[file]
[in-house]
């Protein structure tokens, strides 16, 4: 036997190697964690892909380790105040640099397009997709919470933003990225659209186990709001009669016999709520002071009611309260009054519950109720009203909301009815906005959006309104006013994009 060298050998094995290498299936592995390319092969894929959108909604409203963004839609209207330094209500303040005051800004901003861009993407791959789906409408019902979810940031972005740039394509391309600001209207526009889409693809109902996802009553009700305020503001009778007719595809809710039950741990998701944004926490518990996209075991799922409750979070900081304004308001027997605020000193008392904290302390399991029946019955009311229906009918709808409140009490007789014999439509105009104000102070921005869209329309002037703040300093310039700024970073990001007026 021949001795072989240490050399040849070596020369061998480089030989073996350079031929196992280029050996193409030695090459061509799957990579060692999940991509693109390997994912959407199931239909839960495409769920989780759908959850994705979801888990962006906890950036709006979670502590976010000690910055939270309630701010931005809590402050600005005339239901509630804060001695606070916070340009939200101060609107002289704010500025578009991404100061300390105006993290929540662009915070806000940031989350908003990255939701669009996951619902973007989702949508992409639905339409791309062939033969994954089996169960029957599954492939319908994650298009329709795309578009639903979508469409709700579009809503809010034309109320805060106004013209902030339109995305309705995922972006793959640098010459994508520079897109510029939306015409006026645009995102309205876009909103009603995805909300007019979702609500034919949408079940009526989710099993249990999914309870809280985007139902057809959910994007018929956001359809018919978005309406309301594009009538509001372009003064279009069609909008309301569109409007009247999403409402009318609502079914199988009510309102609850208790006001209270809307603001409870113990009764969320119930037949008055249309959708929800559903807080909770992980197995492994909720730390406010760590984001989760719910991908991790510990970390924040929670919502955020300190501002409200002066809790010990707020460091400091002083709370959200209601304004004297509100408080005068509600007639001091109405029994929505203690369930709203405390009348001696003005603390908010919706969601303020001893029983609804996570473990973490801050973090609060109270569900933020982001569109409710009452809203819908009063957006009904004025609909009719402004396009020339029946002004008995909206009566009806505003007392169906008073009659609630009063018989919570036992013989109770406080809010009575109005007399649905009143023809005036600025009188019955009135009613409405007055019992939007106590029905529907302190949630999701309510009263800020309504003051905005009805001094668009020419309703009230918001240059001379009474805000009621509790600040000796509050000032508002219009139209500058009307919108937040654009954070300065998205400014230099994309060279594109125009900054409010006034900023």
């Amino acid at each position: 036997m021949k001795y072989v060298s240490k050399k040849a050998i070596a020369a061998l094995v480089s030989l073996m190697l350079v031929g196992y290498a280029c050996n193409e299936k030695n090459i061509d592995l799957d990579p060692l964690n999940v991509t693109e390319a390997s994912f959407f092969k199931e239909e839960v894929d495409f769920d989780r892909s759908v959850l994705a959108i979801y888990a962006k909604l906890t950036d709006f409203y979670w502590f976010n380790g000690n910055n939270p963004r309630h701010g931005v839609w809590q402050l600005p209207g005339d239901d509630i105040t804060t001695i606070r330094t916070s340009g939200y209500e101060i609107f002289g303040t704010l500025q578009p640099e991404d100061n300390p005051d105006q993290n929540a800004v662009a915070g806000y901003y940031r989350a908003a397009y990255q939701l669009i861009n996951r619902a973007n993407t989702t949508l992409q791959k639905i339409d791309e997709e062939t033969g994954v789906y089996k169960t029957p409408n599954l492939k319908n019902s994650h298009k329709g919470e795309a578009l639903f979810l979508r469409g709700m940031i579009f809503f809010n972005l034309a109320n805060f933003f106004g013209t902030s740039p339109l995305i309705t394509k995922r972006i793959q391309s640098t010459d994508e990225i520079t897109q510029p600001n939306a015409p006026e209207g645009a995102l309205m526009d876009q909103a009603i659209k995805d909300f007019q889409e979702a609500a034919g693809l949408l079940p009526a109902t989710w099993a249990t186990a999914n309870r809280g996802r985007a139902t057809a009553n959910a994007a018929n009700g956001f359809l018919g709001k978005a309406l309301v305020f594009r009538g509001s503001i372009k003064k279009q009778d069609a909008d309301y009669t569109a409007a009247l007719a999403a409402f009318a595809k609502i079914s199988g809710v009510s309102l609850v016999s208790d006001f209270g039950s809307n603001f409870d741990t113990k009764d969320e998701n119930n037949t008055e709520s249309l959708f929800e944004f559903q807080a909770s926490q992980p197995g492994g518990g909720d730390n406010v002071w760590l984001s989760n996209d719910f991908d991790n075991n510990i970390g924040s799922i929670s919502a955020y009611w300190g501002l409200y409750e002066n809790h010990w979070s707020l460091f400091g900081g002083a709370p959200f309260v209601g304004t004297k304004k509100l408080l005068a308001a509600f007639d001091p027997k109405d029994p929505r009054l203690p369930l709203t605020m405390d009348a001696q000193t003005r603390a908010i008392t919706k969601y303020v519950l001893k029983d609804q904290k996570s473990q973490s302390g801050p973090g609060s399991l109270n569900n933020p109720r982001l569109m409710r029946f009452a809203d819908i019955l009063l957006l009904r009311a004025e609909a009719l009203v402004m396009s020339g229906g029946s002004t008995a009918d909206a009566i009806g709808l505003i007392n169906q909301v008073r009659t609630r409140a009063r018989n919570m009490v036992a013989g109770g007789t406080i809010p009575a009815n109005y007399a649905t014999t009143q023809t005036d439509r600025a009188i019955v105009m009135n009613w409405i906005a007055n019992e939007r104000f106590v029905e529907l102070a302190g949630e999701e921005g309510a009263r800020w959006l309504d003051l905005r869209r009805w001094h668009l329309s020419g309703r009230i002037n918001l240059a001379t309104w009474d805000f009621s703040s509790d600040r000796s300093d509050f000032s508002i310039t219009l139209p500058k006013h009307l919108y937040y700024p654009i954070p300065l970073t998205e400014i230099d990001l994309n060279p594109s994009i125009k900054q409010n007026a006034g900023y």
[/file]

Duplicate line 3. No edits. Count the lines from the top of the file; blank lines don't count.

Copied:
């Amino acid at each position: 036997m021949k001795y072989v060298s240490k050399k040849a050998i070596a020369a061998l094995v480089s030989l073996m190697l350079v031929g196992y290498a280029c050996n193409e299936k030695n090459i061509d592995l799957d990579p060692l964690n999940v991509t693109e390319a390997s994912f959407f092969k199931e239909e839960v894929d495409f769920d989780r892909s759908v959850l994705a959108i979801y888990a962006k909604l906890t950036d709006f409203y979670w502590f976010n380790g000690n910055n939270p963004r309630h701010g931005v839609w809590q402050l600005p209207g005339d239901d509630i105040t804060t001695i606070r330094t916070s340009g939200y209500e101060i609107f002289g303040t704010l500025q578009p640099e991404d100061n300390p005051d105006q993290n929540a800004v662009a915070g806000y901003y940031r989350a908003a397009y990255q939701l669009i861009n996951r619902a973007n993407t989702t949508l992409q791959k639905i339409d791309e997709e062939t033969g994954v789906y089996k169960t029957p409408n599954l492939k319908n019902s994650h298009k329709g919470e795309a578009l639903f979810l979508r469409g709700m940031i579009f809503f809010n972005l034309a109320n805060f933003f106004g013209t902030s740039p339109l995305i309705t394509k995922r972006i793959q391309s640098t010459d994508e990225i520079t897109q510029p600001n939306a015409p006026e209207g645009a995102l309205m526009d876009q909103a009603i659209k995805d909300f007019q889409e979702a609500a034919g693809l949408l079940p009526a109902t989710w099993a249990t186990a999914n309870r809280g996802r985007a139902t057809a009553n959910a994007a018929n009700g956001f359809l018919g709001k978005a309406l309301v305020f594009r009538g509001s503001i372009k003064k279009q009778d069609a909008d309301y009669t569109a409007a009247l007719a999403a409402f009318a595809k609502i079914s199988g809710v009510s309102l609850v016999s208790d006001f209270g039950s809307n603001f409870d741990t113990k009764d969320e998701n119930n037949t008055e709520s249309l959708f929800e944004f559903q807080a909770s926490q992980p197995g492994g518990g909720d730390n406010v002071w760590l984001s989760n996209d719910f991908d991790n075991n510990i970390g924040s799922i929670s919502a955020y009611w300190g501002l409200y409750e002066n809790h010990w979070s707020l460091f400091g900081g002083a709370p959200f309260v209601g304004t004297k304004k509100l408080l005068a308001a509600f007639d001091p027997k109405d029994p929505r009054l203690p369930l709203t605020m405390d009348a001696q000193t003005r603390a908010i008392t919706k969601y303020v519950l001893k029983d609804q904290k996570s473990q973490s302390g801050p973090g609060s399991l109270n569900n933020p109720r982001l569109m409710r029946f009452a809203d819908i019955l009063l957006l009904r009311a004025e609909a009719l009203v402004m396009s020339g229906g029946s002004t008995a009918d909206a009566i009806g709808l505003i007392n169906q909301v008073r009659t609630r409140a009063r018989n919570m009490v036992a013989g109770g007789t406080i809010p009575a009815n109005y007399a649905t014999t009143q023809t005036d439509r600025a009188i019955v105009m009135n009613w409405i906005a007055n019992e939007r104000f106590v029905e529907l102070a302190g949630e999701e921005g309510a009263r800020w959006l309504d003051l905005r869209r009805w001094h668009l329309s020419g309703r009230i002037n918001l240059a001379t309104w009474d805000f009621s703040s509790d600040r000796s300093d509050f000032s508002i310039t219009l139209p500058k006013h009307l919108y937040y700024p654009i954070p300065l970073t998205e400014i230099d990001l994309n060279p594109s994009i125009k900054q409010n007026a006034g900023y």